• • The ability to pay for courses only once they are passed – meaning that students can take them as many times as they want or need until they master the material and pass the course. Interestingly, this appears to move the education model towards competency-based education, as students ‘take the test’ when they know they’re ready, proving competence;
  • • A low-cost alternative to on-campus education. The cost for eight freshman courses would be approximately US$6,000, significantly less than what many colleges charge for tuition and fees;
  • • The ability to study at the student’s desired pace – this can also be a negative if students interpret ‘anytime, anywhere’ as ‘sometime, somewhere, just not now’.
A brilliant stroke for ASU (and edX)?

This arrangement puts ASU in a great position to be a ‘credit bundler’ and therefore a university to the world. In essence, by being a first-mover in awarding credits for MOOCs – theirs and others – ASU could become the largest university in the world.

While the courses originally slated for first-year freshmen may not be a threat to business schools, future courses may be more business-related and raise the possibility of ASU becoming the largest business school in the world, too.

Given that over one in five US undergraduate degrees and one in four masters degrees are currently in business, and ASU has a business school – and recently acquired the Thunderbird School of Global Management – I suspect that business courses and degrees could be a path ASU will choose to pursue.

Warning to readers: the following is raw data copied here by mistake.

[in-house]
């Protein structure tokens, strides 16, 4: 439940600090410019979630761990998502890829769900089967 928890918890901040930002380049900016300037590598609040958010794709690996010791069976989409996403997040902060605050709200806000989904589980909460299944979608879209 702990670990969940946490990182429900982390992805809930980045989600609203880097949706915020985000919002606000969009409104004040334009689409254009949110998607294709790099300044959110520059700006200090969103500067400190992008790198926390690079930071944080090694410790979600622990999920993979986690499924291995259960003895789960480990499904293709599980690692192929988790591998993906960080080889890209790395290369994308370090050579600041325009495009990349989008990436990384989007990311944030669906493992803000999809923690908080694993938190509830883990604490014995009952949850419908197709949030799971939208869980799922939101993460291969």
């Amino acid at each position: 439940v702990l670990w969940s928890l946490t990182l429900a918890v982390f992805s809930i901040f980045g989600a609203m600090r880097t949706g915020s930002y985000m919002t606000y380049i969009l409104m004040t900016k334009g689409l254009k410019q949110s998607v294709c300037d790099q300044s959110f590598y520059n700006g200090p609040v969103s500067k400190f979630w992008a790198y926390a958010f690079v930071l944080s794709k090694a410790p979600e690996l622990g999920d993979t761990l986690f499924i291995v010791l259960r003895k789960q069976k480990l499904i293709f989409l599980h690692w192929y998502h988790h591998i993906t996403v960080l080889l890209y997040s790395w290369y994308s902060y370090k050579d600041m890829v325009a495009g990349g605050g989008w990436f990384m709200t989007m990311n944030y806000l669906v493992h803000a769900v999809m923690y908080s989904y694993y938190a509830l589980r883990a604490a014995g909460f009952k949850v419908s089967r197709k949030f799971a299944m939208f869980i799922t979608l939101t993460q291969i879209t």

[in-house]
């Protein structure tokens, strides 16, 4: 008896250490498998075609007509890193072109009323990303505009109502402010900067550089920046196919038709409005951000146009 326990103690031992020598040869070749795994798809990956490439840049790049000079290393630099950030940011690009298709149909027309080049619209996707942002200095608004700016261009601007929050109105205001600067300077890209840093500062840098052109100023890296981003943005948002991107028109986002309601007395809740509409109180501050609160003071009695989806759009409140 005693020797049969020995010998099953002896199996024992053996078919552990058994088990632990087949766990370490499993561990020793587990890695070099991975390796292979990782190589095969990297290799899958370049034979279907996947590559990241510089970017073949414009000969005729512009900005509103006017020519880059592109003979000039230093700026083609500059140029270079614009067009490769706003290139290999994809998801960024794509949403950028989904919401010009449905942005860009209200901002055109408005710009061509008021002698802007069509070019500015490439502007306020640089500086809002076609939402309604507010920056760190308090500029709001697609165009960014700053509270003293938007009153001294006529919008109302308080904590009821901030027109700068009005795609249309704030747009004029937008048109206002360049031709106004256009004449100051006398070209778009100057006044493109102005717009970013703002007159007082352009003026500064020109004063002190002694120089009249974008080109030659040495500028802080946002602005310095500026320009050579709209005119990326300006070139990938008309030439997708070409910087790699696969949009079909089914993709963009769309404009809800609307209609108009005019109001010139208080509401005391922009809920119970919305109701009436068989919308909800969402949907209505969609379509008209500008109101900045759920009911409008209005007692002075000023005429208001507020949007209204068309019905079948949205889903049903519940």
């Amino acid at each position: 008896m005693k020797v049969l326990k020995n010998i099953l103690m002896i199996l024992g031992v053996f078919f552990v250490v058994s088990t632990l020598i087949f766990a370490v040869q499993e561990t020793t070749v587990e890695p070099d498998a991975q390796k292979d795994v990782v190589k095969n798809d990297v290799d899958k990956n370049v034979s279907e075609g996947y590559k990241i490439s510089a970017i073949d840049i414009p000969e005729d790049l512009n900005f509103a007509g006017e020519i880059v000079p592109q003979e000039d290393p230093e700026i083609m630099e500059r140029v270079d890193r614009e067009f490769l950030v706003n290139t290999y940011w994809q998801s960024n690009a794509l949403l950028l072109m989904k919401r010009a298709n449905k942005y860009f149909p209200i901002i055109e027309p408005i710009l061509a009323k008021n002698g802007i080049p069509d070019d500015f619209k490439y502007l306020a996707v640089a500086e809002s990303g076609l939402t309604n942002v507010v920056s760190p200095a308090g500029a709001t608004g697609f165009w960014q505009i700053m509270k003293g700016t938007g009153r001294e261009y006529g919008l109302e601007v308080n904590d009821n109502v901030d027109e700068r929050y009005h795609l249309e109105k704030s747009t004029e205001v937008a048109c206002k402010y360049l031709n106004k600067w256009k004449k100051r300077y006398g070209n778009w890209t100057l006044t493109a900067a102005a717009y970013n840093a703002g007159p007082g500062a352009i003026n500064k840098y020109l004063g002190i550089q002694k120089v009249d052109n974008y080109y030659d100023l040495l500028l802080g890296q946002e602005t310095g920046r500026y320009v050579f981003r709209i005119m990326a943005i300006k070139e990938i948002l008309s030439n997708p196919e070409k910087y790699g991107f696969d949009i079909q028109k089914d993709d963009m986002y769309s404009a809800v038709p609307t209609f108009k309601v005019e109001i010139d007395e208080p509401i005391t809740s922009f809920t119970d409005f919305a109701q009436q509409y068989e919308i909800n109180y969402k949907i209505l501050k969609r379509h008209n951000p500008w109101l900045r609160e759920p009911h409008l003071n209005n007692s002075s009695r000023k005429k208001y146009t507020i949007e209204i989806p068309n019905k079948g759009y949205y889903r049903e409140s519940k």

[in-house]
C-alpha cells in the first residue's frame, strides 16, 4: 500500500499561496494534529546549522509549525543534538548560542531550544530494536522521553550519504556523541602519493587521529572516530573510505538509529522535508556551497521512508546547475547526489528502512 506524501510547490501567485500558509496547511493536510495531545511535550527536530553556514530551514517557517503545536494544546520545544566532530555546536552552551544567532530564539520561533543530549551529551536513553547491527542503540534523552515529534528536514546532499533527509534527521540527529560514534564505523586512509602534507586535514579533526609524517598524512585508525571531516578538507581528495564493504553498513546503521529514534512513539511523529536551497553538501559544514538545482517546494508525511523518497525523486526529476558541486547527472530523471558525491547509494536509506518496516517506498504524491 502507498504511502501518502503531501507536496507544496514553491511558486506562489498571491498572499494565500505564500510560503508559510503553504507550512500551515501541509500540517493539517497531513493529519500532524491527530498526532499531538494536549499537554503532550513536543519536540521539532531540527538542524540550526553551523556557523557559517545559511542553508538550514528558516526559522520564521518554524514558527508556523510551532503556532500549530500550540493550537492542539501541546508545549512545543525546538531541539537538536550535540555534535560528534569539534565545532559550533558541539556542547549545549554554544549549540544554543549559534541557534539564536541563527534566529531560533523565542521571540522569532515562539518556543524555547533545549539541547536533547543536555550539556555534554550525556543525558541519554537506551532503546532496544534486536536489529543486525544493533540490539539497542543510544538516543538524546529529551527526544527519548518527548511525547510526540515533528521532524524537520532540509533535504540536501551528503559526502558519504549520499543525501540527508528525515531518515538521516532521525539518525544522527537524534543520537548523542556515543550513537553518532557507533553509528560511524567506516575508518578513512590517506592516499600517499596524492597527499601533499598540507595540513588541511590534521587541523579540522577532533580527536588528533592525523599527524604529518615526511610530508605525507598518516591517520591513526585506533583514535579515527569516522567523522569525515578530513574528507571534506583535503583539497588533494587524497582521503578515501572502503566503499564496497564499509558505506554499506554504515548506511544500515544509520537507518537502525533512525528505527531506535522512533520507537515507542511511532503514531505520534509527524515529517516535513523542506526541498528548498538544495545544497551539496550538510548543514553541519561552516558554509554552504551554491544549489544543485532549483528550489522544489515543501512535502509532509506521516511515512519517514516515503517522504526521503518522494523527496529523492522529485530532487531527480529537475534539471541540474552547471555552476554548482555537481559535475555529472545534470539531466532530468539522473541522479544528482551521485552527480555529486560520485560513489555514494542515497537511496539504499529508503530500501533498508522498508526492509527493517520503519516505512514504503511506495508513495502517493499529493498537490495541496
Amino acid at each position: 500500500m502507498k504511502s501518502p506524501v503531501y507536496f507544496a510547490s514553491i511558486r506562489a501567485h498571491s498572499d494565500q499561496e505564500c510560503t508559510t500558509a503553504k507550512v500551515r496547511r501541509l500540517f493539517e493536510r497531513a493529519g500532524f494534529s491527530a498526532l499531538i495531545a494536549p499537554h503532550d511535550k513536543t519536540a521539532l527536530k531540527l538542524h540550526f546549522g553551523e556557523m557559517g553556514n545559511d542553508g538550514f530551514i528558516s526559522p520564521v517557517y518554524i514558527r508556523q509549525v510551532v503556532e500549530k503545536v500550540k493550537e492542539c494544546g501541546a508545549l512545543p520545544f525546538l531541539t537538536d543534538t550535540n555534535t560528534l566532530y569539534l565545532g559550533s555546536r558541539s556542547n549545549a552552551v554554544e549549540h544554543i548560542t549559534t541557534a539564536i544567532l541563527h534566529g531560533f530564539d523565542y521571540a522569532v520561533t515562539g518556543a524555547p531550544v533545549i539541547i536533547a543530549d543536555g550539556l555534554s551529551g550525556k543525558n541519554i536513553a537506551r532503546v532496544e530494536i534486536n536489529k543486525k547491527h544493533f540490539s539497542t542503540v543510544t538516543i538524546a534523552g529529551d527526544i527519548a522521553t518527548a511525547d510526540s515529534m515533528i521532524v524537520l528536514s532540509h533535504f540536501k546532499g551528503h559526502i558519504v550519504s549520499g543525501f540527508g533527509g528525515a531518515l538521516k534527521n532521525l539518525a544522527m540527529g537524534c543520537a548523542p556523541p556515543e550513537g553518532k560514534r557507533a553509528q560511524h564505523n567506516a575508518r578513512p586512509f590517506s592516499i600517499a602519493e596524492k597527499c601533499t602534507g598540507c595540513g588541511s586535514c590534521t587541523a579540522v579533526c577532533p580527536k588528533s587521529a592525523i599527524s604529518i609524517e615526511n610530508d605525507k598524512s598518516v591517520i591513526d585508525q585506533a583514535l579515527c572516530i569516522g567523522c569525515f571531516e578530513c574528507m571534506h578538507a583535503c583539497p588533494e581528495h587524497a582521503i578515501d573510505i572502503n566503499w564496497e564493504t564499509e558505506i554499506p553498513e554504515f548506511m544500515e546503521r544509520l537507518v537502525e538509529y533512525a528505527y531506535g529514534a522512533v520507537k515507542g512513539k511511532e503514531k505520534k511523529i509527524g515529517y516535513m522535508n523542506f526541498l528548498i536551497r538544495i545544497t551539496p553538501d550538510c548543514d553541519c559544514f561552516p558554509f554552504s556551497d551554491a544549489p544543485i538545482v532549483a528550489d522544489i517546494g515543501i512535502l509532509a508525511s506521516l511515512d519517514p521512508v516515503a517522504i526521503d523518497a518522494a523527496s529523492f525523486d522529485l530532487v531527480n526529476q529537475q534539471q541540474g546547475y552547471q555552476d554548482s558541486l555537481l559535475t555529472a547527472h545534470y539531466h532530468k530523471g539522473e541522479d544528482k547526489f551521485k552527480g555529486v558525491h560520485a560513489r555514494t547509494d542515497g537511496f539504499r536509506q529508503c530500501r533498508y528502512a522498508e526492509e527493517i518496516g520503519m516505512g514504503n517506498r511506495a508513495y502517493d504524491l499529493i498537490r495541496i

Some important questions

This new initiative between ASU and edX also raises a few questions that we all might consider as this unfolds:
  • • Might this become a global phenomenon?
  • • Will the creation of MOOCs by well-known faculty at highly respected universities, like much of the current edX content, ‘crowd out’ faculty and courses from other universities?
  • • Will arrangements like this drive a wedge into the higher education market, enhancing the star power of the best-known universities and leaving the universities with less-developed brands weaker?
  • • If many students pursue content through the Global Freshman Academy, or similar arrangements that are likely to pop up, there will be pressure on other universities to accept transfer credit for these courses and the resulting loss of revenue at the universities accepting the transfer credit could be significant.
  • • If more universities follow a model similar to ASU, could we eventually end up with a handful of ‘top’ universities producing the content and a small number of large universities offering the degrees?
And some people think that higher ed is slow-moving…

Margaret Andrews is an academic leader, instructor and consultant. Academic leadership positions have included vice-provost at Hult International Business School, where she managed a global academic team across five campuses in four countries; associate dean of management programs at Harvard University’s Division of Continuing Education or DCE; and executive director of the MBA Program at the MIT Sloan School of Management, USA. She teaches a variety of leadership and strategy courses at Harvard DCE and is also the managing director of Mind and Hand Associates, a boutique consulting firm serving a global higher education clientele. You can reach her at margaret@mind-and-hand.com.